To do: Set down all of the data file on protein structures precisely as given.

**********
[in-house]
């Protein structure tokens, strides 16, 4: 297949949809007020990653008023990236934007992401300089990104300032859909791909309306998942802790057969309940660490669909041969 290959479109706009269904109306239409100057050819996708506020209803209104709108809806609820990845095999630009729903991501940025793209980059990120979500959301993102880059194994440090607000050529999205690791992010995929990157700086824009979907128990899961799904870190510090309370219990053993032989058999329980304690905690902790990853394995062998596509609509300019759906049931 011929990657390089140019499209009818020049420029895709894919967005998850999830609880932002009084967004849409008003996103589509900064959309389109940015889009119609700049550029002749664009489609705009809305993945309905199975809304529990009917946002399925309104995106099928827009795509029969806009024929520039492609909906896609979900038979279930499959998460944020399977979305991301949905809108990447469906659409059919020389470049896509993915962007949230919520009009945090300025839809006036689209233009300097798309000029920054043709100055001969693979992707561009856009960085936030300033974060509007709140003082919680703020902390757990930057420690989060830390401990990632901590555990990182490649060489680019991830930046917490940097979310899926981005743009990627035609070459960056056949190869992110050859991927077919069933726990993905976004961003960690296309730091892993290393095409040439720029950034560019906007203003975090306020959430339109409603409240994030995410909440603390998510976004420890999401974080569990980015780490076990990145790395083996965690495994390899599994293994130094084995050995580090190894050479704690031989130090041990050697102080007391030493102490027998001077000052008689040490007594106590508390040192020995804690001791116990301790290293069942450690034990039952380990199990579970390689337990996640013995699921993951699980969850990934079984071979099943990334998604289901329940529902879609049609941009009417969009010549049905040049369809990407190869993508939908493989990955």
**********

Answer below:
[in-house]
């Protein structure tokens, strides 16, 4: 297949949809007020990653008023990236934007992401300089990104300032859909791909309306998942802790057969309940660490669909041969 290959479109706009269904109306239409100057050819996708506020209803209104709108809806609820990845095999630009729903991501940025793209980059990120979500959301993102880059194994440090607000050529999205690791992010995929990157700086824009979907128990899961799904870190510090309370219990053993032989058999329980304690905690902790990853394995062998596509609509300019759906049931 011929990657390089140019499209009818020049420029895709894919967005998850999830609880932002009084967004849409008003996103589509900064959309389109940015889009119609700049550029002749664009489609705009809305993945309905199975809304529990009917946002399925309104995106099928827009795509029969806009024929520039492609909906896609979900038979279930499959998460944020399977979305991301949905809108990447469906659409059919020389470049896509993915962007949230919520009009945090300025839809006036689209233009300097798309000029920054043709100055001969693979992707561009856009960085936030300033974060509007709140003082919680703020902390757990930057420690989060830390401990990632901590555990990182490649060489680019991830930046917490940097979310899926981005743009990627035609070459960056056949190869992110050859991927077919069933726990993905976004961003960690296309730091892993290393095409040439720029950034560019906007203003975090306020959430339109409603409240994030995410909440603390998510976004420890999401974080569990980015780490076990990145790395083996965690495994390899599994293994130094084995050995580090190894050479704690031989130090041990050697102080007391030493102490027998001077000052008689040490007594106590508390040192020995804690001791116990301790290293069942450690034990039952380990199990579970390689337990996640013995699921993951699980969850990934079984071979099943990334998604289901329940529902879609049609941009009417969009010549049905040049369809990407190869993508939908493989990955």